The 11th Airborne Division, still in New Guinea and continuing to specialize their training are coming closer and closer to their time for combat, unbeknownst to them. Their commander, General Swing, awaits the word from General MacArthur.
Letter XII ?? Problems ?? 0800 Sunday 9/3/44
Dear Mom, We will start off first with “Webster’s” definition of the word — problem. “A question for solution, and a proposition to be demonstrated.” This is all very true, only in the army, although it is demonstrated, it never turns out in a satisfactory solution.
For some unknown reason, the hint of a problem soon-to-be gets around long before it is ever officially announced. When once you hear about it, you begin to wonder just how you will get out of going and wonder if going on sick call will help. The best thing is to try to get on some detail, but generally, the details floating around loose at that time are of such a nature that going on the problem is much easier.
No one likes or cares for problems including the officers and non-coms, except maybe a few who are bucking and hope to show their leader that they have tactical and sure-fire P.F.C. abilities.
No matter how easy or simple the problem, you always have to carry around a load of unnecessary equipment. On the day set forth for the problem they put up a list of the stuff you are to take with you. After an hour or two spent trying to get everything into the pack, just big enough to hold a pair of socks, a tent, poles, rain gear, poncho, insect repellent and your toilet articles, you are pretty well tired out and lie down for a few minutes rest. You no sooner do that than the sergeant will come around with a revised list of equipment and again you unpack and re-pack. This goes on through the day until finally in utter despair you pick up your duffel bag and carry that on your back.
Finally the whistle blows. You hurriedly put on your pack, pick up your rifle and dash to fall in the formation forming outside. After standing there for 30 or 40 minutes, you realize that all your rushing was in vain and that you have a chance to untangle yourself from the pack harness and straighten it out. You no sooner start to do this than the order comes to pull out and get going.
While marching out, it suddenly dawns on you that a quick visit to the latrine would have helped, but is now impossible to get to. After walking for two hours, your pack feels like a ton and your five-pound rifle now weighs twenty. The heat is slowly getting you down and you begin to wonder, is it all worth it? Soon the Lt. comes prancing alongside of you and walking just as easy as falling off a log. He says a few words to you, such as, “Close it up.” “Keep in line” or “How you doing fella?” as he passes by. You wonder how the devil he can keep it up, until you take a good look at his pack. Many are the times when I wondered what would happen if I stuck a pin in it. Wonderful things these basketball bladders.
When finally you arrive at the next to last stop, the Lt. calls his men around him and proceeds to try and tell them what this problem is about and what we are supposed to do. We are all too tired to listen in the first place and in the second place — don’t give a damn. All this time you watch the Lt. and soon you realize that he didn’t much care for the problem and is probably just as annoyed as you.
When you finally hit the place where the problem is, confusion takes over and the problem is started. Orders are given and not carried out, cause generally the G.I. has been told before to do something else, so that by the time order is restored, all is in a worse shape than before. The Lt. takes out a map to try and locate himself and is only to find that the map he has is the one relating to last week’s problem. No matter, from then on, where the C.P. and assembly area were to be, now, wherever you are at that particular moment will become the C.P. and assembly area. If the rest of the company was fortunate enough to locate the right place — the hell with them — let them find us.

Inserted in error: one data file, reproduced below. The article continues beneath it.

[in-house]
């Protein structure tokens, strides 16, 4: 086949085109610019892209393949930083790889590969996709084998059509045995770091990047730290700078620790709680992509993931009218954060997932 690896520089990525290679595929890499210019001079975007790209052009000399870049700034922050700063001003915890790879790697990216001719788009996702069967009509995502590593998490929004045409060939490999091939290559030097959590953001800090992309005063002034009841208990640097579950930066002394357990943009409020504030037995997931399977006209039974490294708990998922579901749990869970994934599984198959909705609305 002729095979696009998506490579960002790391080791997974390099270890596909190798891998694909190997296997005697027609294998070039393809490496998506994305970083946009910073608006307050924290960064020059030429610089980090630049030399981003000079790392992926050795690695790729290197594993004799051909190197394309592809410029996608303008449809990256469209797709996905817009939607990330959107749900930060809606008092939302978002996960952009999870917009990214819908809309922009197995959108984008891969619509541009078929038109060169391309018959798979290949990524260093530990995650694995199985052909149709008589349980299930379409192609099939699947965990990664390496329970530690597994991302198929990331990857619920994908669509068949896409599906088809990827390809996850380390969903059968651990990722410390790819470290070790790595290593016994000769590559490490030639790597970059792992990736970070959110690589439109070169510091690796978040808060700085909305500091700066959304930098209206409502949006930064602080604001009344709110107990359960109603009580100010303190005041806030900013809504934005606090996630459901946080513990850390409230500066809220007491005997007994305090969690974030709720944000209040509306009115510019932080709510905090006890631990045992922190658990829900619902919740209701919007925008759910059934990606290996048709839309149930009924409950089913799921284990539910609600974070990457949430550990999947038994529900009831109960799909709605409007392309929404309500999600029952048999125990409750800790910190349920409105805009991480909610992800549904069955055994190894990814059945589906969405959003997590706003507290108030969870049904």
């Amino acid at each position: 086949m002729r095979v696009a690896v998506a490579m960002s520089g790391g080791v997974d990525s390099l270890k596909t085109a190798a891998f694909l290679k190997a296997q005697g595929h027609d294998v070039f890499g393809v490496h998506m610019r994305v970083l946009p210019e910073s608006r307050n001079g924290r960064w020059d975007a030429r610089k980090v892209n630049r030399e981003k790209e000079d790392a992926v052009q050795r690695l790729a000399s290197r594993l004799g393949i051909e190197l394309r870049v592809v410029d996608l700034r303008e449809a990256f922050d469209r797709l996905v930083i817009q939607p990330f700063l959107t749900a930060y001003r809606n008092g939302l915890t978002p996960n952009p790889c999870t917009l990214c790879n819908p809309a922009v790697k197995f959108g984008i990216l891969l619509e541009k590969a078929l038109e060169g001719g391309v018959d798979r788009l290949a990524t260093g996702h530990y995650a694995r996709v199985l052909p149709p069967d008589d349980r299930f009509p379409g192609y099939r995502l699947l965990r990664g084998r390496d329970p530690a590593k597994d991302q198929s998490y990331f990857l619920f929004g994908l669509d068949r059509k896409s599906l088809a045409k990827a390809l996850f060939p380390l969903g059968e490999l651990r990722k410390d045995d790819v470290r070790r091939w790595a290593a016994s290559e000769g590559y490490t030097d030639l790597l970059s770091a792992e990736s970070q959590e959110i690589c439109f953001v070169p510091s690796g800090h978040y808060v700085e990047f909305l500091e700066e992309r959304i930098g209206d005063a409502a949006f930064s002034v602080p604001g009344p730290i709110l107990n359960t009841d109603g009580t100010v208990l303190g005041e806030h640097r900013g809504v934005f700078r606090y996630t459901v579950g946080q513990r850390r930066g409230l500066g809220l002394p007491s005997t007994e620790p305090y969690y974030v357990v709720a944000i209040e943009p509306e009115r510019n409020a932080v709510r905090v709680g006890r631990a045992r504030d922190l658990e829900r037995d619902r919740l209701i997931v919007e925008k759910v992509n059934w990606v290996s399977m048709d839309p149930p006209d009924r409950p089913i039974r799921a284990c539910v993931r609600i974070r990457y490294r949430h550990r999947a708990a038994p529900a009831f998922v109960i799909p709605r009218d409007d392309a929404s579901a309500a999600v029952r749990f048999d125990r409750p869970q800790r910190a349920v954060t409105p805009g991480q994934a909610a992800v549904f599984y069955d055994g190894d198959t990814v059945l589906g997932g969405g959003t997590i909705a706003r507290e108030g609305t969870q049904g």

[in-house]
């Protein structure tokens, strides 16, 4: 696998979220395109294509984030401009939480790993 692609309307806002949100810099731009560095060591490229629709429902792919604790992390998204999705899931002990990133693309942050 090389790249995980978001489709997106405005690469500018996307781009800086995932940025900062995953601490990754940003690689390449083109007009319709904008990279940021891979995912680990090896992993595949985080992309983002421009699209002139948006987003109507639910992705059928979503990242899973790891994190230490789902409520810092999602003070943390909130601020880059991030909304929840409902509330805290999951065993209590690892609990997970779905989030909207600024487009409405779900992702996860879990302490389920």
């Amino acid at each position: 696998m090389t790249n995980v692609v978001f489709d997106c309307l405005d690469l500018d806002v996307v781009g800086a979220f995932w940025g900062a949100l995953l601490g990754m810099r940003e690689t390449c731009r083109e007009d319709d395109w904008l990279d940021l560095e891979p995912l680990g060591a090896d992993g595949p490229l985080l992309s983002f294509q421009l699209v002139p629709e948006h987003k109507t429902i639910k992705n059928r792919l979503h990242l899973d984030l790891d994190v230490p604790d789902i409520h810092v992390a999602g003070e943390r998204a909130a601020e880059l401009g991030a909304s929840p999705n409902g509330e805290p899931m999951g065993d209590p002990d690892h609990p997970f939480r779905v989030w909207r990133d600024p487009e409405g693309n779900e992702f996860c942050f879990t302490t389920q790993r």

You are then assigned to different spots and told to dig in. Now, digging in calls for some thought. If you just dig a slit trench, it doesn’t call for much work, but you can always be seen and so you can’t sleep. But, if you dig a larger hole, called a foxhole, you can safely sleep away the night and also — the problem. Myself? I go for the foxhole on the slit trench side as it affords me the opportunity of sleeping in a horizontal position.
Soon the whistle blows announcing the end of the problem. You awaken to find that it is the next day and that once again you slept through the whole mess. Questions are asked as to who or what side won, did the enemy get through and a thousand and one others. Before leaving the place, you now have to shovel the dirt back into your hole, as leaving blank open holes around are dangerous to life and limb. When that is completed, you put your backpack back on and trudge your weary way back.
Upon arriving back in camp, critiques are held and then you find out what you were supposed to have learnt while you were out there. I have always been of the opinion that if critiques were held before going out, it would save us all a lot of trouble and also make going on the problem — unnecessary. Once back in your tent, you unpack and think that now you will lie down and have a little nap, only to find out that the detail you tried to get on in order to miss the problem has materialized and that you are to get up and get on it. Oh, weary bones, will they never have any rest?
Don’t give up, for after all, the war can’t last forever. One thing you can always count on though, problems are the pride and joy of the army and will continue on being as long as there is an army.
Hope I’ve confused you as much as we are. I’ll leave you as that damn detail has come up and so I’ll have to carry my weary body out and hope I last out the day.
Confused as all hell, Everett
But training goes on …..
For a period of five months the 11th Airborne Division would receive jungle warfare and intensified combat unit ground training in the primitive land of jungles and mountains and thatched huts. Many called the native population, Fuzzy Wuzzies, but this was considered a derogatory term. The Papua brigades and Allied forces that constituted the Cartwheel Operations before the troopers made this landing possible.
Letter VII 6/8/44 Land
Dear Mom, Well, here we are on the island of New Guinea. From what we can see if it so far, I know we’ll never go hungry as the coconut trees are as thick as a swarm of bees.